Illness representations and distress in women undergoing screening for familial ovarian cancer

Deborah Lancastle, Katherine Brain, Ceri Phelps

Research output: Contribution to journalArticlepeer-review


Women with a familial or genetic predisposition to ovarian cancer are at significantly increased risk of developing the disease, and this warrants effective risk management strategies. A clinical trial of ovarian cancer screening (OCS) is being conducted to establish the effectiveness of this risk management strategy. This article reports data from its psychological partner study which aims to evaluate the psychological effects of OCS. Leventhal's Self-Regulatory Model provided the theoretical framework for understanding emotional responses to OCS. The revised Illness Perceptions Questionnaire (IPQ-R) is based on this model and the IPQ-R, adapted to the risk of ovarian cancer, was completed by women (N=1999) prior to screening. The original IPQ-R factor structure was not replicated but IPQ-R variables explained 14.70% of the variance in women's ovarian cancer-specific distress after controlling for age, general anxiety and depression. Negative emotional representations of ovarian cancer risk and general anxiety were moderately associated with greater ovarian cancer specific distress whereas cognitive illness representations were weakly related to ovarian cancer-specific distress. Further analyses of data from the ongoing psychological evaluation are needed to determine the predictive utility of IPQ-R variables in explaining distress during OCS.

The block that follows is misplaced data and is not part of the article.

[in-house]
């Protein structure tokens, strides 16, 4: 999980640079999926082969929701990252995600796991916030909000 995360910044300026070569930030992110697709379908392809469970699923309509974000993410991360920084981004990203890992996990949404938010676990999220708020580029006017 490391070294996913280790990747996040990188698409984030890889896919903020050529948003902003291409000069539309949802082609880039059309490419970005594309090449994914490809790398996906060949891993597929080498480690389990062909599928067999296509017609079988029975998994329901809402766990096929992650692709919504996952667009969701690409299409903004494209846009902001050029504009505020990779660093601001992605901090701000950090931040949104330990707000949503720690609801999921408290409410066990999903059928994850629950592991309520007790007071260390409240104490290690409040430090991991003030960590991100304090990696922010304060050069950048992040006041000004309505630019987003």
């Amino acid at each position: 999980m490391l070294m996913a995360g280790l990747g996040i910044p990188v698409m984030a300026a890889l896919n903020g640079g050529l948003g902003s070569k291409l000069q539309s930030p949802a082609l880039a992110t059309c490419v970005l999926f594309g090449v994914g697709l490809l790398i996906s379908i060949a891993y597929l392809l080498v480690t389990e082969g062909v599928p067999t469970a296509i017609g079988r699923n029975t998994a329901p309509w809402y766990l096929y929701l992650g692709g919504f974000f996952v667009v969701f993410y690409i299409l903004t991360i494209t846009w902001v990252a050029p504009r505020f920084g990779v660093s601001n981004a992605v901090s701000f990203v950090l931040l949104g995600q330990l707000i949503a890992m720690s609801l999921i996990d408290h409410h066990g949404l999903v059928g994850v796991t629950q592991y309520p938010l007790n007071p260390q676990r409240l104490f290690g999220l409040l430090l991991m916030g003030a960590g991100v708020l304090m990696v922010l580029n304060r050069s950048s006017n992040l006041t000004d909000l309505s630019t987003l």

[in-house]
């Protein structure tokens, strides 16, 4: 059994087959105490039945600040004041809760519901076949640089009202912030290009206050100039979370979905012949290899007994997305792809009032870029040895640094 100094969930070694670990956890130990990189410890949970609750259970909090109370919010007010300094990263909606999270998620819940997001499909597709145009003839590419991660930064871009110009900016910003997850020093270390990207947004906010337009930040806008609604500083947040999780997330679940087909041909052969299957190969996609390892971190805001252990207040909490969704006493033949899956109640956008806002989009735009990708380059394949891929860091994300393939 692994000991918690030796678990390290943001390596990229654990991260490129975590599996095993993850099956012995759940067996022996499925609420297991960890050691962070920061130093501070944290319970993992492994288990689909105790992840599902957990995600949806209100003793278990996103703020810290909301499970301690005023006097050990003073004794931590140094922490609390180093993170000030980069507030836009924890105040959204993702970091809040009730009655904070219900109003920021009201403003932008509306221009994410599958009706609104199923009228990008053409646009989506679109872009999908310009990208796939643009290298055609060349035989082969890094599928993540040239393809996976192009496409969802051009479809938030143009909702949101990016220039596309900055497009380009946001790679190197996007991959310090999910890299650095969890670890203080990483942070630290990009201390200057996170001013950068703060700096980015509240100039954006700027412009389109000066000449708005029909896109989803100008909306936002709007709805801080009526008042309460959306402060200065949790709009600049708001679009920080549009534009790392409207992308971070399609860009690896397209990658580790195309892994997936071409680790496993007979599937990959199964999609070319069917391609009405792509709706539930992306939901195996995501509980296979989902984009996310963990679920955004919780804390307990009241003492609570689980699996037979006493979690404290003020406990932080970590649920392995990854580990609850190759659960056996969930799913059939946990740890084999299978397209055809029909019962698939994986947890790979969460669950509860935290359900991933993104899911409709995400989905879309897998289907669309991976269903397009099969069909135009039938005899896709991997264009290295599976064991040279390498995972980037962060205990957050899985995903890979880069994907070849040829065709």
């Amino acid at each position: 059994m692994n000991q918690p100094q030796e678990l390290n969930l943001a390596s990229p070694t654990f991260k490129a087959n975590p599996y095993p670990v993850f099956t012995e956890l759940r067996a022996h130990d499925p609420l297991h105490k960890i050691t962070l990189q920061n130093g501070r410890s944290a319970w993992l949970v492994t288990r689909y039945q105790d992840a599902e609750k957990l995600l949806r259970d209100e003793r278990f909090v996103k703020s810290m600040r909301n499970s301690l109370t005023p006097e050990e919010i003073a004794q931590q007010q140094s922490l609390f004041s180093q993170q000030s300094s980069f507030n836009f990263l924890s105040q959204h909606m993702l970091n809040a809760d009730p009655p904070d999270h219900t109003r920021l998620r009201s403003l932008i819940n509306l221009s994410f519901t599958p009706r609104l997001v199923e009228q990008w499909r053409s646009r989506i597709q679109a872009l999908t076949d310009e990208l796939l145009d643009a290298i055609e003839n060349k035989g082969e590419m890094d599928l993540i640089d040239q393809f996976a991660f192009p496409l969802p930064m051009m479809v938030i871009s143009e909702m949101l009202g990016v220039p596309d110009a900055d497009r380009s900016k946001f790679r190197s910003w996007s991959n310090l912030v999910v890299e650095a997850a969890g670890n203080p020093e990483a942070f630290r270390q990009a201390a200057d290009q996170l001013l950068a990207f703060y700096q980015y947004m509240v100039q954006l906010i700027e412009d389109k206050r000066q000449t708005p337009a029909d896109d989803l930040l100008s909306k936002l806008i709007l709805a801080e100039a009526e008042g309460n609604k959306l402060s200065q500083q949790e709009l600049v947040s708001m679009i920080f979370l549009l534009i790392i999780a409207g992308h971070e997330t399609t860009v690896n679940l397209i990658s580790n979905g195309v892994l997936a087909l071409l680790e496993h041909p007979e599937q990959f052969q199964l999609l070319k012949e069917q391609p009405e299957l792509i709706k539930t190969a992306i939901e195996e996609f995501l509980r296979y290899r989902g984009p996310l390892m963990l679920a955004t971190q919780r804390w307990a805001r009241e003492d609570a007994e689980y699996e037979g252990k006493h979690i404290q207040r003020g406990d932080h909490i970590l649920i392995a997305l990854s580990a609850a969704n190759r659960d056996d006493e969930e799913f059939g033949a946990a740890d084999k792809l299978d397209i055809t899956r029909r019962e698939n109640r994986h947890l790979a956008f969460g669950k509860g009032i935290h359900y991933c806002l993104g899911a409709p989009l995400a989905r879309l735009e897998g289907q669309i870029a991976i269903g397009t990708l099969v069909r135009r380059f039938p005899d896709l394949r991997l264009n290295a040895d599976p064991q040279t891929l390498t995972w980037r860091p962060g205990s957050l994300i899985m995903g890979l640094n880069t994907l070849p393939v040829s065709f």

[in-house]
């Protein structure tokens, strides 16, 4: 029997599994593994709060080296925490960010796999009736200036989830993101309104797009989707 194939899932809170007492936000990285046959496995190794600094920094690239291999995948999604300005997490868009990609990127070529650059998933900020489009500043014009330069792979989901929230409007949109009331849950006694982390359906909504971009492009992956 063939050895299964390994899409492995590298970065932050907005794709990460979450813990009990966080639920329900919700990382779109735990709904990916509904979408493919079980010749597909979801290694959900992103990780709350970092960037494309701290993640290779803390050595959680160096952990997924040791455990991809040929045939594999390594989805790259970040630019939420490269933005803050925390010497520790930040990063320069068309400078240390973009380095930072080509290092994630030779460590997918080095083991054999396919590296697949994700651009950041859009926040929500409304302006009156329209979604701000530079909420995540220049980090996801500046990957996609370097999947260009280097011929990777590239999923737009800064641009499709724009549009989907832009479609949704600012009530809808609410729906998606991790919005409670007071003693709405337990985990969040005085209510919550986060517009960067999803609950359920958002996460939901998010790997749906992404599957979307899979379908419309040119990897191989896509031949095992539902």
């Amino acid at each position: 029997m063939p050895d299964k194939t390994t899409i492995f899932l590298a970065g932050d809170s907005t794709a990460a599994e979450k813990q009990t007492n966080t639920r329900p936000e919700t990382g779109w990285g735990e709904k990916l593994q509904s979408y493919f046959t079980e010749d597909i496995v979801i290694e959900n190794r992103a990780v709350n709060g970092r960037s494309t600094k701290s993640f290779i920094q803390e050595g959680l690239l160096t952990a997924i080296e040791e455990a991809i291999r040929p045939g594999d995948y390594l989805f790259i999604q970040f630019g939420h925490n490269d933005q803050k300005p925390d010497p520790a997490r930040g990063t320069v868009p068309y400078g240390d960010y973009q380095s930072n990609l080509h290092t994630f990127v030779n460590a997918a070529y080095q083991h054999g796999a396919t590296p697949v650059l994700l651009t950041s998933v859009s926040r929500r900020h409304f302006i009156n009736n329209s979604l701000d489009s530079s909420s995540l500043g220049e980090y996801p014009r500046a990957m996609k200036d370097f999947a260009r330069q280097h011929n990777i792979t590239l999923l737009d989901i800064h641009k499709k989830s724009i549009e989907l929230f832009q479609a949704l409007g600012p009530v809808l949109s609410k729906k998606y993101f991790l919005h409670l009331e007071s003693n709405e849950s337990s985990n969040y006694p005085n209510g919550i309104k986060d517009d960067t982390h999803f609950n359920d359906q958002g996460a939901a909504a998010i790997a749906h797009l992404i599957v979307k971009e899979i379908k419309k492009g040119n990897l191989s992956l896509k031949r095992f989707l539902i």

Original languageEnglish
Pages (from-to)1659 - 1677
Number of pages18
JournalPsychology and Health
Issue number12
Publication statusE-pub ahead of print - 1 Dec 2011


  • ovarian cancer screening
  • health threat
  • ovarian cancer risk
  • Illness Perceptions Questionnaire (revised)
  • distress
  • psychological


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